Legal risk to employers who impose shorter working weeks
Kate Southam, Editor of CareerOne.com.au
Employers must consult staff before introducing major cost saving options such as a four-day week or forcing holiday leave.
The managing partner of Harmers Workplace Lawyers Joydeep Hor said while most employers were well-intentioned and just trying to save jobs, they still must obtain the "proper consent" from employees to avoid breach of contract claims.
The most common plans being used by employers include nine-day fortnights, directing staff to use up holiday leave, salary and recruiting freezes and redeploying staff to other areas of the business.
"A lot of employers are doing it quite tough and are genuinely trying to avoid terminating people’s employment by coming up with alternatives. Because they are not sacking people they don’t think it is that bigger deal to vary everyone’s employer arrangements," Mr Hor said.
"However, an individual’s employment arrangements can only be varied or changed with their consent whether that relates to a written or a verbal (employment) contract.
"Suffice to say everyone has a contract."
For small business owners this means talking to staff members on an individual basis. If there is union membership, this must also be considered when obtaining consent.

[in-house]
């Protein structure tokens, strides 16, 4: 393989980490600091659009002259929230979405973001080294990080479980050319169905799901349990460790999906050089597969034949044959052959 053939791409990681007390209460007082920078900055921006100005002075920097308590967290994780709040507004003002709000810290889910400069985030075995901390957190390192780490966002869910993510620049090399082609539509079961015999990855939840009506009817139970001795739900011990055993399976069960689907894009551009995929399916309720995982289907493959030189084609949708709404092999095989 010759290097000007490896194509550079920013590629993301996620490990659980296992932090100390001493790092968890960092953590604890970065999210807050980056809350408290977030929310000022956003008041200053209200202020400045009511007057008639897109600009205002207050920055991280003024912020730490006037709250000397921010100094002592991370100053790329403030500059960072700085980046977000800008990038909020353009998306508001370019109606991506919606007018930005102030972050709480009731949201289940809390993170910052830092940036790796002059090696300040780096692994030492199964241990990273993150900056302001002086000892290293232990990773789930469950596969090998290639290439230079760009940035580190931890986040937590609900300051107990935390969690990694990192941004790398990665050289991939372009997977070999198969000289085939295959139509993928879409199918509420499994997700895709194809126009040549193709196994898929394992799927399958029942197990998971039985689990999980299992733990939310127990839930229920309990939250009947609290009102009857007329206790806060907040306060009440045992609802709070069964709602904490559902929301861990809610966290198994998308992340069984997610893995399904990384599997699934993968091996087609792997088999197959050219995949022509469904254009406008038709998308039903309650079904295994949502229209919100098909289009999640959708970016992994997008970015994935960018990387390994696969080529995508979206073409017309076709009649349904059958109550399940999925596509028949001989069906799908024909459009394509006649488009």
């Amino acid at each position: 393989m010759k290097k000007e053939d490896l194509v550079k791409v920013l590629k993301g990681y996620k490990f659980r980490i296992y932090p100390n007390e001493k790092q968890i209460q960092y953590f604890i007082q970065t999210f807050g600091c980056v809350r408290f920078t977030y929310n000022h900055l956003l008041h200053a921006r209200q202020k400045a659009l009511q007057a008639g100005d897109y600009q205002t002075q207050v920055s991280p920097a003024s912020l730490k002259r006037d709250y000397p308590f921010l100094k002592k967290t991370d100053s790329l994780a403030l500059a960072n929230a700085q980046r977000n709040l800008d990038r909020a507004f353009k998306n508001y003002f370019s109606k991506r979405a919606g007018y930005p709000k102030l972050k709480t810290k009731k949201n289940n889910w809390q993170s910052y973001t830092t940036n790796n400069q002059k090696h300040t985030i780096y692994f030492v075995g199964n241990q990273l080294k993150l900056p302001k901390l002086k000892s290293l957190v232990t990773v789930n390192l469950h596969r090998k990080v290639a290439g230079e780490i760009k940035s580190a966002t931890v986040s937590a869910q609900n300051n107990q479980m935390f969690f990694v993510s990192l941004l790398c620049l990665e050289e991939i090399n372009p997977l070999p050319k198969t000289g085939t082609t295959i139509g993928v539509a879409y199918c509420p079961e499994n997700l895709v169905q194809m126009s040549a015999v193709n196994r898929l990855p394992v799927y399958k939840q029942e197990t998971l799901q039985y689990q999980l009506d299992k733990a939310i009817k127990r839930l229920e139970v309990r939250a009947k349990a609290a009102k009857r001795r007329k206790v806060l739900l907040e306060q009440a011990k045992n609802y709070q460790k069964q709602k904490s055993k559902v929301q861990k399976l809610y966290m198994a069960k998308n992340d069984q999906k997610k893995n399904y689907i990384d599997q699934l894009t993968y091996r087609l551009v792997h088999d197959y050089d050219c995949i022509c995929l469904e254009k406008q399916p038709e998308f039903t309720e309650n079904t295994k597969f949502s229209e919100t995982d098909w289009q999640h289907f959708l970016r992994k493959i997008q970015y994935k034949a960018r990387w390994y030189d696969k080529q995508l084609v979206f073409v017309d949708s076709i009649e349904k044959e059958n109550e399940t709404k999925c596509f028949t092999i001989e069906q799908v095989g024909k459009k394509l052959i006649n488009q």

Mr Hor said business should also consider giving an appropriate amount of time for staff to adjust to the changes, particularly full time staff who have never known any different.
Where possible, companies could allowing staff to retain full time benefits so in the event of redundancies employees are not further disadvantaged.
Businesses must also understand the law on directing staff to take holiday leave. Under most employment contracts, an employee can be directed to take a quarter of his or her leave only once they have accrued eight weeks holiday leave.
"As fair as the employer might think they are being by keeping people on board, they still have to go through a process both legally and ethically in terms of talking to people about these changes,” said Mr Hor.
"Without this consent the employer exposes themselves to litigation, as well as potentially harming employee trust and morale," he said.
"Where employers are transparent with their people instead of presenting decisions as fait accompli and where they try to understand the impact of the decision on people they will get the buy in of staff and build up trust with employees.
He said most employees were willing to work with an employer to save jobs and some will even welcome the opportunity to have more personal time.
"The employer is essentially saying to its staff, ‘We don’t want to make any redundancies. We are so committed to retaining you that we are willing to take a flexible approach to do so’," Mr Hor said.